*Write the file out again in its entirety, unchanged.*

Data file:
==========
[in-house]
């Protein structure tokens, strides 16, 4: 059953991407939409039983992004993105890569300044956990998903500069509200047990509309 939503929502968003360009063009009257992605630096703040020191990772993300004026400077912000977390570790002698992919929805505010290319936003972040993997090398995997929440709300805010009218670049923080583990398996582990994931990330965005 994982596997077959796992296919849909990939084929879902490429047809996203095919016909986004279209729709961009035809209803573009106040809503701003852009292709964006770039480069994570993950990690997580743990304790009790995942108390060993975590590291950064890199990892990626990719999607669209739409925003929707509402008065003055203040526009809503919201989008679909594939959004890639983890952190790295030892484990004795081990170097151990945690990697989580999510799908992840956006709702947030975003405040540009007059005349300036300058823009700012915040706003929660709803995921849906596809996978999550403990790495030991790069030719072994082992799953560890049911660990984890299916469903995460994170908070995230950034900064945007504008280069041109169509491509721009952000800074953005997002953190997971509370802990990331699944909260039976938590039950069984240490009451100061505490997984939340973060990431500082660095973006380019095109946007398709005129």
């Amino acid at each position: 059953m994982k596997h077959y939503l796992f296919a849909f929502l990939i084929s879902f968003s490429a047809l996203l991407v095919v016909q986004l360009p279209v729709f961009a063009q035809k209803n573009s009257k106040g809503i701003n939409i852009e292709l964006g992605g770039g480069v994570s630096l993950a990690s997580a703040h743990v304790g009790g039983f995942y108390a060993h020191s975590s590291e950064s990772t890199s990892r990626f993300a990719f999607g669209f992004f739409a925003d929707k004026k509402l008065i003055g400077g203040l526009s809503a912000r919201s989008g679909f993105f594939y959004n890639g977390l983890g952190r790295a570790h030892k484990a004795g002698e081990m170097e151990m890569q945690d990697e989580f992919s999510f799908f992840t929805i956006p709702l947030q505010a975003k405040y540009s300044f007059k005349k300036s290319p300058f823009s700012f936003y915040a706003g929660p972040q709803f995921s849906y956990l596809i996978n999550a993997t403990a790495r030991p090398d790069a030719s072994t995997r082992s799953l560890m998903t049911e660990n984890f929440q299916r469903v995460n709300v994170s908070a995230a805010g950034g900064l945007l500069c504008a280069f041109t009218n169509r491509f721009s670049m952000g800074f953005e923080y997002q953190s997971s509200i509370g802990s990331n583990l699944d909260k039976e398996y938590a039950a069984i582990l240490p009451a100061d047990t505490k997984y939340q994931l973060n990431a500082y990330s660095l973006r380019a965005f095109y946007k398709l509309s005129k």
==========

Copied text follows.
[in-house]
């Protein structure tokens, strides 16, 4: 059953991407939409039983992004993105890569300044956990998903500069509200047990509309 939503929502968003360009063009009257992605630096703040020191990772993300004026400077912000977390570790002698992919929805505010290319936003972040993997090398995997929440709300805010009218670049923080583990398996582990994931990330965005 994982596997077959796992296919849909990939084929879902490429047809996203095919016909986004279209729709961009035809209803573009106040809503701003852009292709964006770039480069994570993950990690997580743990304790009790995942108390060993975590590291950064890199990892990626990719999607669209739409925003929707509402008065003055203040526009809503919201989008679909594939959004890639983890952190790295030892484990004795081990170097151990945690990697989580999510799908992840956006709702947030975003405040540009007059005349300036300058823009700012915040706003929660709803995921849906596809996978999550403990790495030991790069030719072994082992799953560890049911660990984890299916469903995460994170908070995230950034900064945007504008280069041109169509491509721009952000800074953005997002953190997971509370802990990331699944909260039976938590039950069984240490009451100061505490997984939340973060990431500082660095973006380019095109946007398709005129």
């Amino acid at each position: 059953m994982k596997h077959y939503l796992f296919a849909f929502l990939i084929s879902f968003s490429a047809l996203l991407v095919v016909q986004l360009p279209v729709f961009a063009q035809k209803n573009s009257k106040g809503i701003n939409i852009e292709l964006g992605g770039g480069v994570s630096l993950a990690s997580a703040h743990v304790g009790g039983f995942y108390a060993h020191s975590s590291e950064s990772t890199s990892r990626f993300a990719f999607g669209f992004f739409a925003d929707k004026k509402l008065i003055g400077g203040l526009s809503a912000r919201s989008g679909f993105f594939y959004n890639g977390l983890g952190r790295a570790h030892k484990a004795g002698e081990m170097e151990m890569q945690d990697e989580f992919s999510f799908f992840t929805i956006p709702l947030q505010a975003k405040y540009s300044f007059k005349k300036s290319p300058f823009s700012f936003y915040a706003g929660p972040q709803f995921s849906y956990l596809i996978n999550a993997t403990a790495r030991p090398d790069a030719s072994t995997r082992s799953l560890m998903t049911e660990n984890f929440q299916r469903v995460n709300v994170s908070a995230a805010g950034g900064l945007l500069c504008a280069f041109t009218n169509r491509f721009s670049m952000g800074f953005e923080y997002q953190s997971s509200i509370g802990s990331n583990l699944d909260k039976e398996y938590a039950a069984i582990l240490p009451a100061d047990t505490k997984y939340q994931l973060n990431a500082y990330s660095l973006r380019a965005f095109y946007k398709l509309s005129k």